Tuesday, December 23, 2008


Cookies - Almond Crescents, Chocolate Chip, and Finnish Almond Shortbread.
This morning there were so many beautiful Herring Gulls, they flew along on the snow and stood on the ice.

Tuesday, December 16, 2008

Tacoma Reads Together 2009

Books that include cooking help the reading along. A lot of reading happens in kitchens - the new book choice for Tacoma Reads Together gives the readers a lot of food.

The Tacoma Reads Together selection for 2009 is Animal, Vegetable, Miracle by Barbara Kingsolver, she refers to the non-cooking idea that placed a demand on females, I remember it from the 1980's. Mixing bowls were not supposed to happen.

I became interested in the transportation options in her community, because when I skimmed through searching for references to the local transportation system where she lives, I found it was all car, car car. And the first paragraph ends with mention of her driveway. Although her work with local food is concerned with produce that travels long distances she does not use public transportation for her own needs.

At the website for the small town near her home I find a description of a bus that stopped there in the late nineteen fifties. It reminds me of the difficulty faced by hard-working poorer people when those who have a choice go along with the car choice of the very affluent. Their bus route vanishes and poorer peoples lives are that much harder.

Friday, December 5, 2008

low sun like butterscotch disk

Late afternoon the sun along the city scape like a butterscotch disk, a dozen chickadees are in the lilac bush - the sky is still very light and they are making their sounds like chickadees.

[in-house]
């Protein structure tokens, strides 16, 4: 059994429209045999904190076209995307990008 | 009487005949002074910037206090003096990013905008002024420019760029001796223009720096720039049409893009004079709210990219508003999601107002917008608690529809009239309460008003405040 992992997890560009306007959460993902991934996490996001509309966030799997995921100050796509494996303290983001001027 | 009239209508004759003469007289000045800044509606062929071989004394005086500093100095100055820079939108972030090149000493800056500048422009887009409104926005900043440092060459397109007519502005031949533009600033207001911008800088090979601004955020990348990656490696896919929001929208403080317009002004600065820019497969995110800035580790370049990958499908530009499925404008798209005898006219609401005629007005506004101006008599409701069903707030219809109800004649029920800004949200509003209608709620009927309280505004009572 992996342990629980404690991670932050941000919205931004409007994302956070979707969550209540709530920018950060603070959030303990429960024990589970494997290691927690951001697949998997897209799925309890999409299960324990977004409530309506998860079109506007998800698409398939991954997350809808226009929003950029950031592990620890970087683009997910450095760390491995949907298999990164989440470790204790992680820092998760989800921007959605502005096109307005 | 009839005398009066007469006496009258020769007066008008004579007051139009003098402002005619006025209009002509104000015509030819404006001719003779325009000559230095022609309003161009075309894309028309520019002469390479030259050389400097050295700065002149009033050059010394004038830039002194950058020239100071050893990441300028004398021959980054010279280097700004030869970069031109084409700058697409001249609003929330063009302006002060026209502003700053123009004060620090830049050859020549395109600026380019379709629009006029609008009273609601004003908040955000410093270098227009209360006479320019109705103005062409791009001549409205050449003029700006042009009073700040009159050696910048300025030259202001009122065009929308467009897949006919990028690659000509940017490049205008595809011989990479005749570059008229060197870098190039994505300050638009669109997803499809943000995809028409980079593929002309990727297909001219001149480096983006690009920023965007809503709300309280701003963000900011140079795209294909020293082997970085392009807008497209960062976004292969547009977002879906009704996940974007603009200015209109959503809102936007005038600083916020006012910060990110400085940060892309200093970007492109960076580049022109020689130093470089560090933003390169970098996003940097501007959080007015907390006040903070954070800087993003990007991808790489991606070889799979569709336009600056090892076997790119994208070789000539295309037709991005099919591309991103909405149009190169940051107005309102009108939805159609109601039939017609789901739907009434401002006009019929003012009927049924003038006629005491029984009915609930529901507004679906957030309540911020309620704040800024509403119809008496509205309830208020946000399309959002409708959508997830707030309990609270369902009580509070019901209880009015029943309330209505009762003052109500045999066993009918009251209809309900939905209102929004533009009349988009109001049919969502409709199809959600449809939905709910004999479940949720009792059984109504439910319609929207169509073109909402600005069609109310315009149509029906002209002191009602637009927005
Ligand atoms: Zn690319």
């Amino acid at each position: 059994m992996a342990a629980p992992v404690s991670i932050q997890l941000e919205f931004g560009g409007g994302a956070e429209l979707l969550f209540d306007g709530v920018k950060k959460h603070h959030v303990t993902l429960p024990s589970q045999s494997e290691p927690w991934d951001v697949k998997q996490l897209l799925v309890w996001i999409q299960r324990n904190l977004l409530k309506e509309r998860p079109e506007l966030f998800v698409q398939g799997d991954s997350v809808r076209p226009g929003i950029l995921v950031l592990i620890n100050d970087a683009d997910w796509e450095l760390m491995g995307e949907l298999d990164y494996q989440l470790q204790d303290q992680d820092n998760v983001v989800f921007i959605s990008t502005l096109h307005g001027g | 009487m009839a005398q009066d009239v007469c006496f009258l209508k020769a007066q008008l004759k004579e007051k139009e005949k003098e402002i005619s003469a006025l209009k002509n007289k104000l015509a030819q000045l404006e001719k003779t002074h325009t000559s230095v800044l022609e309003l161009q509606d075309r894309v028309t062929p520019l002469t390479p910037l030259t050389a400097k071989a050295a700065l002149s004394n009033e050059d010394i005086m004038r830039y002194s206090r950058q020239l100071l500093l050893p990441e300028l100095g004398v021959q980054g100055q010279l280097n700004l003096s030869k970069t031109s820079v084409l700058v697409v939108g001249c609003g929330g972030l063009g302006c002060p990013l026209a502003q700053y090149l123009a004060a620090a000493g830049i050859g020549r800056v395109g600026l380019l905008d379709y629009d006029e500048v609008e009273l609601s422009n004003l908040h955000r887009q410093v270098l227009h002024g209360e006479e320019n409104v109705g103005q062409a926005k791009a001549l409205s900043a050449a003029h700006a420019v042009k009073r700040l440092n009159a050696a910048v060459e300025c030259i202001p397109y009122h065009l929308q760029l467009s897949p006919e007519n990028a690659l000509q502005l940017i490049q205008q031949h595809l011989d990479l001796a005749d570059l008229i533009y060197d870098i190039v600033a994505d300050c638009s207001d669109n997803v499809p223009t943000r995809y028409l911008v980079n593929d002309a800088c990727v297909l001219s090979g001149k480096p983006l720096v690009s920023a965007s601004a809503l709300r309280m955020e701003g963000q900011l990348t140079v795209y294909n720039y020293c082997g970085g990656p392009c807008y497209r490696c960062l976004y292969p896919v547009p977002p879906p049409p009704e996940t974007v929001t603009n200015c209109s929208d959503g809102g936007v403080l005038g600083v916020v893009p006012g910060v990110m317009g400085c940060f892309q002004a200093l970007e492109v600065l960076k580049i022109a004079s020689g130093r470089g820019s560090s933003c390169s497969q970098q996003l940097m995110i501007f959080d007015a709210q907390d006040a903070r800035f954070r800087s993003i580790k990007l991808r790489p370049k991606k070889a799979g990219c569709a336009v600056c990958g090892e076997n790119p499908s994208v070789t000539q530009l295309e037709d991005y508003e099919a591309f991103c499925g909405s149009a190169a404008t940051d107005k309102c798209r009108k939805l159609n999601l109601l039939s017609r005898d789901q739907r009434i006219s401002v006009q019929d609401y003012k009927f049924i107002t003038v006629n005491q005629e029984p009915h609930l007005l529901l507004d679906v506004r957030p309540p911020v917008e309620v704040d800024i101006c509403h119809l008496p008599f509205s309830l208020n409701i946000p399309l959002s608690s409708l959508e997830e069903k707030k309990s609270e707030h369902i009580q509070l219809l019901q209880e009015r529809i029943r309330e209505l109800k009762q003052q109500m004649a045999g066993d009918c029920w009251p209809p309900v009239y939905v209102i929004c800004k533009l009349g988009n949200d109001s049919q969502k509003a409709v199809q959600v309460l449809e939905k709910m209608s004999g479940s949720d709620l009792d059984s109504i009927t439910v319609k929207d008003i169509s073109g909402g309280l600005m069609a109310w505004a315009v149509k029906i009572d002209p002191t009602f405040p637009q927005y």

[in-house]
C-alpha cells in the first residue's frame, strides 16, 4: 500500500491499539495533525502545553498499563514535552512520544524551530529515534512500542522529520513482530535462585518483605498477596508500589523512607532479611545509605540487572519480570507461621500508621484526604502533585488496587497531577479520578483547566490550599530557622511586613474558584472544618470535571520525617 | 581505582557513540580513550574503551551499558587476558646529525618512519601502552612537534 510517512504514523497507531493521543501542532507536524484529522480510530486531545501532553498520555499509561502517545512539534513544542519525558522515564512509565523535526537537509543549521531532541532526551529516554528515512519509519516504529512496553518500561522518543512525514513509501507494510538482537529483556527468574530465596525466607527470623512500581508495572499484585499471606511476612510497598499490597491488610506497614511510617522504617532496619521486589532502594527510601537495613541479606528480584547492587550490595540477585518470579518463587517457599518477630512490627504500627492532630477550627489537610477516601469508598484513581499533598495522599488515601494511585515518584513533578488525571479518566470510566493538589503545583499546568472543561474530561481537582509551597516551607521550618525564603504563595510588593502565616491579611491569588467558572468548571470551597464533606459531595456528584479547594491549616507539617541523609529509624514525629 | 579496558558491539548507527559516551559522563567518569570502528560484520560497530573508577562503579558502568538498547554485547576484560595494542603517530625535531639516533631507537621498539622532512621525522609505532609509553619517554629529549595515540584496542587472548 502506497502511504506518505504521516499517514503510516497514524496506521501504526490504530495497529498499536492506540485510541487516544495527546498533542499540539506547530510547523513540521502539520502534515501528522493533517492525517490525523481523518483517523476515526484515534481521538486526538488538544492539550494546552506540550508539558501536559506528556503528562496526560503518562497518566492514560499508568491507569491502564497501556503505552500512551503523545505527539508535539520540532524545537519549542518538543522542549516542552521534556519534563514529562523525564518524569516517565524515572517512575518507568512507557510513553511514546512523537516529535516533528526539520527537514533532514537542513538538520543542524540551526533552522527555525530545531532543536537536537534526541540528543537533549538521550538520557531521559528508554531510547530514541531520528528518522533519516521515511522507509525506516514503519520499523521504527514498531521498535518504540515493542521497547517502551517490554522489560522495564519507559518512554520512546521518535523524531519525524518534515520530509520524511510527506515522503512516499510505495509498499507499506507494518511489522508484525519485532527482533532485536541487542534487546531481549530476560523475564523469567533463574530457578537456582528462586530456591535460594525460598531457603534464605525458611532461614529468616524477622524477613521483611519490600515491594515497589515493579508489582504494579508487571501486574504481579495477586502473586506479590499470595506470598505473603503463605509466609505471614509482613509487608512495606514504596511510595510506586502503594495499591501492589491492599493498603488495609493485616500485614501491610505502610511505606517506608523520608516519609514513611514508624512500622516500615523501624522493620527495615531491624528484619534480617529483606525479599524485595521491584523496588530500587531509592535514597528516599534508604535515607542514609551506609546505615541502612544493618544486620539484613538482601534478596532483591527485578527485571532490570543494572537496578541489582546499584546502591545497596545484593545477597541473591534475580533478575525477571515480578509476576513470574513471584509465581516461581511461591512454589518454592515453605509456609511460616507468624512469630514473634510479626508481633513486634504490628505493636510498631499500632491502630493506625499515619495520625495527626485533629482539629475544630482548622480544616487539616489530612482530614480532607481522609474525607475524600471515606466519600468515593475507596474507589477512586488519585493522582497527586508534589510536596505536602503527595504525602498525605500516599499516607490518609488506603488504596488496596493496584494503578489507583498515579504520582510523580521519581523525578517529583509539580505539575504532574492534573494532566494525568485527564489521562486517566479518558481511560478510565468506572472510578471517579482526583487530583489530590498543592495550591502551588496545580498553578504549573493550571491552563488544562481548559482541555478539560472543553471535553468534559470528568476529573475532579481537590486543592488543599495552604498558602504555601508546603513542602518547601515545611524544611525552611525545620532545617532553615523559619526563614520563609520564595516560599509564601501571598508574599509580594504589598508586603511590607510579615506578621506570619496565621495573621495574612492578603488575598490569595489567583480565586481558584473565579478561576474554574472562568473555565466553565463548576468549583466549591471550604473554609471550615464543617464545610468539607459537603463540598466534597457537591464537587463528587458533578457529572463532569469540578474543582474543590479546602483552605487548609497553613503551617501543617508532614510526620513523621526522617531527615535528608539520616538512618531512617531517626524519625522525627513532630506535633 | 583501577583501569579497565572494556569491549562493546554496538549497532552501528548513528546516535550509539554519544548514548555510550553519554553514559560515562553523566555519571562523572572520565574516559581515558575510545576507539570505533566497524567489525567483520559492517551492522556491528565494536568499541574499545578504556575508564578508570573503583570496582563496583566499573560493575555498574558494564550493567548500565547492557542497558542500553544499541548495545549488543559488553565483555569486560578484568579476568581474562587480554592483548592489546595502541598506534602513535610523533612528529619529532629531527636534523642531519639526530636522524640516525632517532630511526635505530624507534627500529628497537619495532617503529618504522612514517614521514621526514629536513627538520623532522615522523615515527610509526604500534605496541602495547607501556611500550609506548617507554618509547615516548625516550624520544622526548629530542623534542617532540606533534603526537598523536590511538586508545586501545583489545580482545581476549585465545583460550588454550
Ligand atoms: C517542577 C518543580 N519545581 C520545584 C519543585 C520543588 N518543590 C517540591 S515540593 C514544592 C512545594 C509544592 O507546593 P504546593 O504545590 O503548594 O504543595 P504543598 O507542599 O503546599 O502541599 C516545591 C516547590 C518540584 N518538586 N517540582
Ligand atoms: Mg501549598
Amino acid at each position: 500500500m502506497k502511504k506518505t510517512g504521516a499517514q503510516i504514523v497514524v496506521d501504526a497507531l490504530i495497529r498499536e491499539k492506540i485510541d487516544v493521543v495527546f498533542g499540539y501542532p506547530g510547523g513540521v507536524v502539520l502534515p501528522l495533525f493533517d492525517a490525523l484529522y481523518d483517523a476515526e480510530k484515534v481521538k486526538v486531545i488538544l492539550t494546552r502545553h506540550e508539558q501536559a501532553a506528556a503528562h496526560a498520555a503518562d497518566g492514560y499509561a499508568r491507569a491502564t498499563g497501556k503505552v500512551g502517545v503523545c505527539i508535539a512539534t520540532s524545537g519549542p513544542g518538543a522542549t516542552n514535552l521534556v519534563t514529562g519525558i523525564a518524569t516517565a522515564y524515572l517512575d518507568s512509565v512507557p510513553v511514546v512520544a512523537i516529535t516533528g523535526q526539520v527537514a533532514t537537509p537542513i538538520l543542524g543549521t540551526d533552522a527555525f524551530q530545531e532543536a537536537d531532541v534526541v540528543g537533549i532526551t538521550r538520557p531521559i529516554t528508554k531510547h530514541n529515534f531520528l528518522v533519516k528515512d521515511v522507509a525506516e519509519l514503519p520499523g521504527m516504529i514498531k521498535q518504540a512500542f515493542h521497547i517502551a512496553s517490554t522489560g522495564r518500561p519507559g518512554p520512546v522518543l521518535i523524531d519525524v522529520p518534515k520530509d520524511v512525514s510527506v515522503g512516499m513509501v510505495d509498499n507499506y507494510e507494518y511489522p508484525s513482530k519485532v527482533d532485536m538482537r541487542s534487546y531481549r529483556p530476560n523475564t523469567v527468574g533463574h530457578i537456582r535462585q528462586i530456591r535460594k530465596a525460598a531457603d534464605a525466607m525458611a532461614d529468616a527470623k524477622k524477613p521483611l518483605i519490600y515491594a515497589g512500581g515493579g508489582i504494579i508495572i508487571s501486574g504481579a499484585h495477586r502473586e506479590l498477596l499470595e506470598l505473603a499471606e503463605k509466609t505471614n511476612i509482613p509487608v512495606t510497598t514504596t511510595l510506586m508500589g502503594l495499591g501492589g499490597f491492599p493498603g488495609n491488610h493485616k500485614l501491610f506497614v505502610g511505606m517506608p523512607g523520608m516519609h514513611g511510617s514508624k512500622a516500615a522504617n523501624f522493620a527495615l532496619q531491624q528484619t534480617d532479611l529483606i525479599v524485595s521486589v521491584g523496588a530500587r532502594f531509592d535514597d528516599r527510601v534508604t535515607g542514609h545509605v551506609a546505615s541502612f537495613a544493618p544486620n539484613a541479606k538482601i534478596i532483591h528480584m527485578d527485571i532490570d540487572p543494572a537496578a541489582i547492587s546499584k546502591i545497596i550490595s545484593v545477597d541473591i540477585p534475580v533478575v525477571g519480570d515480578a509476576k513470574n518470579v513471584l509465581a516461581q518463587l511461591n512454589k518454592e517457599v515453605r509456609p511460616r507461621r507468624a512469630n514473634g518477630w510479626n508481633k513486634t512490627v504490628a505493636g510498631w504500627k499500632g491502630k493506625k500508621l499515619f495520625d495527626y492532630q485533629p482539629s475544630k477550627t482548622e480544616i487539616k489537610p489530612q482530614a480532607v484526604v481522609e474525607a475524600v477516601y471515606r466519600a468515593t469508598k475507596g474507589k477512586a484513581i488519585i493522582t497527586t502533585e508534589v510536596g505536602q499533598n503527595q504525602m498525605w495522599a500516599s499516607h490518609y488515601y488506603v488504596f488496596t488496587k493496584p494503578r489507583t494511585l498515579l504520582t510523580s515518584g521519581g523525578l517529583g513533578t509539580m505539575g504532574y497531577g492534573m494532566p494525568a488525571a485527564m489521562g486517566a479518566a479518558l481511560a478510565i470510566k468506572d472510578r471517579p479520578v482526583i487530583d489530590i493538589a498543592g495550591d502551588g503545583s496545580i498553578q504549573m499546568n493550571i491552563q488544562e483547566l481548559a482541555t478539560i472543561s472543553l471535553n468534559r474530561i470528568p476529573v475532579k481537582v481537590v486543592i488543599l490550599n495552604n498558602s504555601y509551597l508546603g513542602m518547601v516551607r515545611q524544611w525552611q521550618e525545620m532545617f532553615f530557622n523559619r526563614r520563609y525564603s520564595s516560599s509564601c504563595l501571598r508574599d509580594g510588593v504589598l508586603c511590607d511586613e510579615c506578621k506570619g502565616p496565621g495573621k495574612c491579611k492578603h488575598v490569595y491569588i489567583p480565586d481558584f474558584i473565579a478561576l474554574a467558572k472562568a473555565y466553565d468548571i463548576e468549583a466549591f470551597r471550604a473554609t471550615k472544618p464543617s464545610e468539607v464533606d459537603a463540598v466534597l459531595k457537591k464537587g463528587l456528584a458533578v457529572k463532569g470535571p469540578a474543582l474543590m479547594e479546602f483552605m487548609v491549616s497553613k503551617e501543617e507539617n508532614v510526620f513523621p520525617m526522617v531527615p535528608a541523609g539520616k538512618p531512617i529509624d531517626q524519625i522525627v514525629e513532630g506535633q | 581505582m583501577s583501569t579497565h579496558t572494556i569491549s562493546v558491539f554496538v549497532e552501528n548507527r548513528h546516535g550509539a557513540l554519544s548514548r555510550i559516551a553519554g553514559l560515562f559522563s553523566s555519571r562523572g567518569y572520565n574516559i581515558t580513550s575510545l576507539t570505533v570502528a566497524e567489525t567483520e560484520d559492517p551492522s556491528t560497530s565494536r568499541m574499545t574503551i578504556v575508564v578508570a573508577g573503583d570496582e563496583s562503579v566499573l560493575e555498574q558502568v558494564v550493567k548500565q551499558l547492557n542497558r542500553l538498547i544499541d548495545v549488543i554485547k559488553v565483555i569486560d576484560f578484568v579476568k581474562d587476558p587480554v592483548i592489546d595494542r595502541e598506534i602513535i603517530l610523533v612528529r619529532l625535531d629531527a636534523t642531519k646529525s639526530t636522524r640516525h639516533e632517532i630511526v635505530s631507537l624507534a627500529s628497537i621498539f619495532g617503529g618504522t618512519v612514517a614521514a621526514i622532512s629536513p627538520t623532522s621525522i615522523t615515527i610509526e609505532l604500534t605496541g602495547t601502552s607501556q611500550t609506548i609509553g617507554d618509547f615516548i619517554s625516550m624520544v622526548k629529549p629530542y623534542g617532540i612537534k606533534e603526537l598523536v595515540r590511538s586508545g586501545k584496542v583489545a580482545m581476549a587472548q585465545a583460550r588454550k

Tuesday, November 18, 2008

The Emigrants - Book Group Discussion

Today was the Books at 12:10 book group discussion of The Emigrants by Vilhelm Moberg. I brought in a map of Skansen and the 125th Anniversary Booklet of First Lutheran Church of Tacoma, Washington. The novel is historic preservation of the characters intimate feelings and subconscious motivations. The Carnegie Library, over a hundred years old, faces on the earliest site of First Lutheran Church across the street. The Emigrants sailed in 1950, Peter Carlson emigrated in 1854 and in the 1880's toured the Pacific Northwest to found Lutheran churches. There was a lot of appreciation and discussion about refugees and the roles of women and about social reform in Sweden. We stuck to the novel primarily.

Thursday, November 6, 2008

Older Posts Have Been Edited for Embedded Video

Older Posts in May 2008 have been edited for embedded video

At the Joseph Biden Rally

This event youtube shows at about 3 minutes in, the crowd at the rally doing The Wave.

Tuesday, November 4, 2008

Election Night

On Election Night I have taken the bus from Puyallup along the Puyallup River and into the darkening evening in Tacoma. I have never owned a car, I use public transportation, walk, or ride a bike. So on Election Evening I am where I am at, where I have been so many years in transit, from University and on. There are a lot of election items to follow. As a Hillary Clinton supporter for Barack Obama and Joseph Biden, I relate to the sight of what we call America.

Wednesday, October 29, 2008

Tacoma Reads Together - The Emigrants

This "tour of the emigrant's district" contains a photo from The Emigrants movie which shows their ship, The Catharina.